4. To the naïve who say that sellers in bargaining societies actually enjoy the haggling process and that if the buyer pays the inflated opening price they’re actually disappointed, I say “rubbish!”  First, the customer flow at busy times in the souqs is such that sellers can’t waste their breath haggling with dumb suckers who cough up.  There’s another sucker behind him who may need working over.  Better save their “cultural” haggling for him.  Second, I have never heard an account of earnest dismay on the face of anyone who has made a killing in any market.  Money rules in business, that’s it.  Third, the more money the seller makes the quicker he can sit in the cultural comfort of the local all-male hashish café with his male Arab mates watching Ronaldo score for Real Madrid on the ubiquitous flat-screen TV sets.  I witnessed this scene for myself in countless North African cafés.  Why tire yourself haggling with tourists, especially guileless Westerners with their misguided notions of fair business practice if you can rip them off soonest and get on with your lifestyle?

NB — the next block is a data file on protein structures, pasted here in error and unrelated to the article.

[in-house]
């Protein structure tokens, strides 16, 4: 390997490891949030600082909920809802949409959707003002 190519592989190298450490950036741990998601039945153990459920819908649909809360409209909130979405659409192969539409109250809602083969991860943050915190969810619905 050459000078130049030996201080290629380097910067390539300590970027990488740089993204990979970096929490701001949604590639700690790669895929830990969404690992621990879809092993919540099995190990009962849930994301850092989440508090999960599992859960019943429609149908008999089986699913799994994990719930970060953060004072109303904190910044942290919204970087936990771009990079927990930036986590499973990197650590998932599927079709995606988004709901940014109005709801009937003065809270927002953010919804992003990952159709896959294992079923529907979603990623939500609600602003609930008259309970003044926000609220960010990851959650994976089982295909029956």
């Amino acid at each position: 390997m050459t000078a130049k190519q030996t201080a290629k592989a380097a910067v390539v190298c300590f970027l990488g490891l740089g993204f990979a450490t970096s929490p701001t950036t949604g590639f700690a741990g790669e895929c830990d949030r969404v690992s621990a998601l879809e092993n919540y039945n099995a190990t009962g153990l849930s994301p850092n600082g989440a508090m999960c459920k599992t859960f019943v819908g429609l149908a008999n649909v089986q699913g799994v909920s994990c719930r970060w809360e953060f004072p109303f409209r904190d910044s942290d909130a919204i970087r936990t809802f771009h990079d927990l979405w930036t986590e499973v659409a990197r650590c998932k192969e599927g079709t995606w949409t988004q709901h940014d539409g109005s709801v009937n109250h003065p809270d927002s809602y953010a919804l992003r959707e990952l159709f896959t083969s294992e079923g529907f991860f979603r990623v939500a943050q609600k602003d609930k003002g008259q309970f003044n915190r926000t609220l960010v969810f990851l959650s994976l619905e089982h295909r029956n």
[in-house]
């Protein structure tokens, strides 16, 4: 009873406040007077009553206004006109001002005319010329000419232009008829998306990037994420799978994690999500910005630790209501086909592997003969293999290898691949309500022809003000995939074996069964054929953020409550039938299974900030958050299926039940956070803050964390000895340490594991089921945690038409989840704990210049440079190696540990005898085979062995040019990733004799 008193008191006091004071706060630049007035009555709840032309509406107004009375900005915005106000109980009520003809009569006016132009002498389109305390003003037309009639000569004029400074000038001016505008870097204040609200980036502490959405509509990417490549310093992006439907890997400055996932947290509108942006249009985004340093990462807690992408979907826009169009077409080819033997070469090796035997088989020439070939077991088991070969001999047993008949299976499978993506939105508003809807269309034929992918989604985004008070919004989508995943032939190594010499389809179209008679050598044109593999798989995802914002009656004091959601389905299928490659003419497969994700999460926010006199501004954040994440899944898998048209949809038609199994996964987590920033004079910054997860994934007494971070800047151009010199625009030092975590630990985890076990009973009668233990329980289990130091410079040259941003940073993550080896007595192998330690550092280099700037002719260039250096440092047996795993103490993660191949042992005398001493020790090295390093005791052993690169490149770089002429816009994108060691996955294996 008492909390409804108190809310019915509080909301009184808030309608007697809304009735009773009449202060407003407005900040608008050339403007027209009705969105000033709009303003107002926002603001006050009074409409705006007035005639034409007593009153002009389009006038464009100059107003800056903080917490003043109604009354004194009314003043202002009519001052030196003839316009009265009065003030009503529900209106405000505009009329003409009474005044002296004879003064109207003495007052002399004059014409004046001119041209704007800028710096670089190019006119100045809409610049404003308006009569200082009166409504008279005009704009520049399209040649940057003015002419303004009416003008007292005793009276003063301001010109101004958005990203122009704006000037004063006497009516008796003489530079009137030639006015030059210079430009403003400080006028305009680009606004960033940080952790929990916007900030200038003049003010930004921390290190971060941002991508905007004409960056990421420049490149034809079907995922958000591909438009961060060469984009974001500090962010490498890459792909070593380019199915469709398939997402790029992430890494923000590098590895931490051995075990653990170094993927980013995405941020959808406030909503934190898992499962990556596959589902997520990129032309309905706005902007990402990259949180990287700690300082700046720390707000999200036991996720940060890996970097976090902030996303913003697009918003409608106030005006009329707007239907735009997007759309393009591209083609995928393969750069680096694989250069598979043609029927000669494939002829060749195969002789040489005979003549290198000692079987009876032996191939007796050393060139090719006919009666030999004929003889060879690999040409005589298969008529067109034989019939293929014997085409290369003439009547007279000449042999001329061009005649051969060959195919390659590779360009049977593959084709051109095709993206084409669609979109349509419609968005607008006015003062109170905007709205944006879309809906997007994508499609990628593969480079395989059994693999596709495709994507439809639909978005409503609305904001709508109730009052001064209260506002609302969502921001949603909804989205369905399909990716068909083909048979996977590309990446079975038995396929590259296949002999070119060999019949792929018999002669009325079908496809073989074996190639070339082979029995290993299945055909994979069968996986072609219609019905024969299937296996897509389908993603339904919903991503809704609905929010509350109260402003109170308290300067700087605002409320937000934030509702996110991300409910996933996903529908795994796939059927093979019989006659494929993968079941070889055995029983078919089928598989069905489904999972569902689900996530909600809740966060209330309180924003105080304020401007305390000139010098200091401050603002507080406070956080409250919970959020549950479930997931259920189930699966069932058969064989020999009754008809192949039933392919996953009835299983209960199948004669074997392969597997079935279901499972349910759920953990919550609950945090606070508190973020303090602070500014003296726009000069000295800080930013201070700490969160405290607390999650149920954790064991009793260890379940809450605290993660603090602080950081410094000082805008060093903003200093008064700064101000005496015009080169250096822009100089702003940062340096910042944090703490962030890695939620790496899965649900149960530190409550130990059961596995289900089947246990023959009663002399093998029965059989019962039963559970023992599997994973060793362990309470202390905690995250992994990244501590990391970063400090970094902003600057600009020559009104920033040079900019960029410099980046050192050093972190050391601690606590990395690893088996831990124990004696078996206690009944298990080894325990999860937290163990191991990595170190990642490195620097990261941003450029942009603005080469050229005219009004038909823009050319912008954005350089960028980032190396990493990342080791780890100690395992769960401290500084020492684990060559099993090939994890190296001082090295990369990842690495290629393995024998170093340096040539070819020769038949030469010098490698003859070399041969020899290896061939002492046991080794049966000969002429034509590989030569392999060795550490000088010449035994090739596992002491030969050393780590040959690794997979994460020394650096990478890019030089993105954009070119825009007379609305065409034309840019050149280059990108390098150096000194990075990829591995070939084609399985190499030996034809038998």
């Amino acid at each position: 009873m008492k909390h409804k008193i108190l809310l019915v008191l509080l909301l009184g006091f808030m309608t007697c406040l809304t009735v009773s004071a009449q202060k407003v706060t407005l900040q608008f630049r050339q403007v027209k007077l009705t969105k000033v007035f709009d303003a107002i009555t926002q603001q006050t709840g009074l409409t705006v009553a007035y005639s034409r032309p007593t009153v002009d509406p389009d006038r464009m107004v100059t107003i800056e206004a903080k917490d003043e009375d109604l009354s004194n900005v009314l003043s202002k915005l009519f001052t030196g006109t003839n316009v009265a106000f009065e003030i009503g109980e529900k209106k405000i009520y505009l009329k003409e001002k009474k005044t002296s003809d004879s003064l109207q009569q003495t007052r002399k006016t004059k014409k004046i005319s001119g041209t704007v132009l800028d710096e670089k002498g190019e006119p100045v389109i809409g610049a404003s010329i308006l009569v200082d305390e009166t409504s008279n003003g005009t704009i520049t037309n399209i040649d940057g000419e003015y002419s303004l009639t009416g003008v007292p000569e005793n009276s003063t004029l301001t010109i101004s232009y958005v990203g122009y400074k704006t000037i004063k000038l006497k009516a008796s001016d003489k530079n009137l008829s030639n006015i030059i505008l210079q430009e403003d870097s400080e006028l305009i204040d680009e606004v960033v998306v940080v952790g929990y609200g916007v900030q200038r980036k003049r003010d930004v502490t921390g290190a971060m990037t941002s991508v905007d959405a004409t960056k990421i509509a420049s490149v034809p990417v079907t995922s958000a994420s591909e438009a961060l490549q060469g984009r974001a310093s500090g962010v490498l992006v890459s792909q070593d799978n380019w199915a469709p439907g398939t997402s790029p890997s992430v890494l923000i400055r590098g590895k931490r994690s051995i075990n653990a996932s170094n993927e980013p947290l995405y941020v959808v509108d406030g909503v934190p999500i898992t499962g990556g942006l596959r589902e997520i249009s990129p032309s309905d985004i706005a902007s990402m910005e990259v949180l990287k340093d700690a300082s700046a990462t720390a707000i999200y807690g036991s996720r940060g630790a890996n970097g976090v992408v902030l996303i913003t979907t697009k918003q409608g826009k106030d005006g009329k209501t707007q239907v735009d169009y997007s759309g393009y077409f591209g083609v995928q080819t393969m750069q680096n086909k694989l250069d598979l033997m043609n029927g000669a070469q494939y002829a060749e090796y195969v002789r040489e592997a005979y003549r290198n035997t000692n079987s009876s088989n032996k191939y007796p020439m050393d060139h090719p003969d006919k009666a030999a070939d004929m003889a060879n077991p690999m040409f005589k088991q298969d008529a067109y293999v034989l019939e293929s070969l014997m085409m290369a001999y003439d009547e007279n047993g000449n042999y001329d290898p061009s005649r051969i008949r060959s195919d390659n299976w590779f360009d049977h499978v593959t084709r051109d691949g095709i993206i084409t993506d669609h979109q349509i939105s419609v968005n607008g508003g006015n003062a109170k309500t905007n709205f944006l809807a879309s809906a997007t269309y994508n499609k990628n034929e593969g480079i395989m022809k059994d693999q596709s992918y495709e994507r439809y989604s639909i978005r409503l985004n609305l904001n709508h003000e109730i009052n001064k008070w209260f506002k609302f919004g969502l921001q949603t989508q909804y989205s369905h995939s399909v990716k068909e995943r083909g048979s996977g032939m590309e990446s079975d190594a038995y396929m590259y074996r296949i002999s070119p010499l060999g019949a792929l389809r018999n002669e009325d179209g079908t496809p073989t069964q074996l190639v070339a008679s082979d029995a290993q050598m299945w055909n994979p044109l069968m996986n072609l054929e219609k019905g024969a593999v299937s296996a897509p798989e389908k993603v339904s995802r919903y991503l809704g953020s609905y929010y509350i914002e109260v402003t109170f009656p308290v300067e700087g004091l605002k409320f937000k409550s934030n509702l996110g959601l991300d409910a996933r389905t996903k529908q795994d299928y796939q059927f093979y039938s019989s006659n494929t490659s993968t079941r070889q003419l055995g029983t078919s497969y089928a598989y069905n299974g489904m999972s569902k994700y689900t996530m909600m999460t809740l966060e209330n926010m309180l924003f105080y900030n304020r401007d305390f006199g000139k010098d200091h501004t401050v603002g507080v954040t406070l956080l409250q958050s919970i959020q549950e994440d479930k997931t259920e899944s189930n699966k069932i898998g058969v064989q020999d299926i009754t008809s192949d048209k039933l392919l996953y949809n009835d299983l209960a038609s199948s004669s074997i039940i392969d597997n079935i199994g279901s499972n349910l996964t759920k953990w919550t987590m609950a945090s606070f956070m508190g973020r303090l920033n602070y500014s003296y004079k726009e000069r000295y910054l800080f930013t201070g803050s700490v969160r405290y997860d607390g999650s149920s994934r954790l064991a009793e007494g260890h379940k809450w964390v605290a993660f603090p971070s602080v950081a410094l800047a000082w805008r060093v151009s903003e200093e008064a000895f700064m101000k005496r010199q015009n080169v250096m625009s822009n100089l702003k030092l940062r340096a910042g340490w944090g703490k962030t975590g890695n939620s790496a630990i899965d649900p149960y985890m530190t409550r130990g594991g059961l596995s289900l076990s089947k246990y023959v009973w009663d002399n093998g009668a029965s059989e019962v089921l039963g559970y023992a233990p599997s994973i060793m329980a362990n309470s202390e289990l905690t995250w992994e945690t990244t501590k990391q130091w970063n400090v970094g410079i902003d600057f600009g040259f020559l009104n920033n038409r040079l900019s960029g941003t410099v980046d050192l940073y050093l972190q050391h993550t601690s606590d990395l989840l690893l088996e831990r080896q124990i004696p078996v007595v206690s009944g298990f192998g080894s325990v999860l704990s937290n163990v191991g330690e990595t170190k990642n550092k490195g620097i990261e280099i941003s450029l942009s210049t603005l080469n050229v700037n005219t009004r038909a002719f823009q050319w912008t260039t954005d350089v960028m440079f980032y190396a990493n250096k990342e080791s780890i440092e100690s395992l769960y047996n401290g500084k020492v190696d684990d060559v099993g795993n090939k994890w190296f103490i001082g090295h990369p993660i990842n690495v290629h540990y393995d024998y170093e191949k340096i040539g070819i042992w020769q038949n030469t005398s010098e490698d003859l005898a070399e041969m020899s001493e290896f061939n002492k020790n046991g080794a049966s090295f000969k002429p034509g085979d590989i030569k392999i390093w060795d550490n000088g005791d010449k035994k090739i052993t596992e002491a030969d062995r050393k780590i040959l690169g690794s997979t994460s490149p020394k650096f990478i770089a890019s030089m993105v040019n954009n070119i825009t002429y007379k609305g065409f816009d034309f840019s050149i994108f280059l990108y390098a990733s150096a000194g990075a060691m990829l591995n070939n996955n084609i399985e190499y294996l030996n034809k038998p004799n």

5. Which is why opaque pricing will persist – it confers several advantages on the seller.  First, it serves the interests of the people who run the markets, i.e. the sellers.  Second, most items sold in such markets are once-off transactions.  There is little chance of retribution in the form of a potential boycott to keep the seller honest.  Once a buyer has secured an item, say a silver bracelet putatively made by Tuaregs, he has likely fulfilled his lifetime quota of silver bracelets putatively made by Tauregs.  He is unlikely to agitate for fair prices as he would for bread.  Neither does he have the time to compare the price of the bracelet to that of similar bracelets at the next bracelet-selling stall as price discovery is equally difficult there.  Third, items are often of relatively low value relative to the pocket of the buyer.  Fourth, repercussion is unlikely to flow from the few potentially disgruntled buyers who may later discover that they have been had.  Assuming the buyer has the information, the time and the intent to complain, there is the embarrassment factor to contend with.  His complaint about a deal he had in any case agreed upon will be conducted in full view of an unsympathetic small horde.  The scene is not worth it. Also, the seller can deny the sale occurred at his stall as receipts are not usually given.  And so, the system beautifully persists.I assure you that if a law had to be passed requiring the open display of prices, all prices for identical goods in the souq would rapidly converge to a uniform, competitive price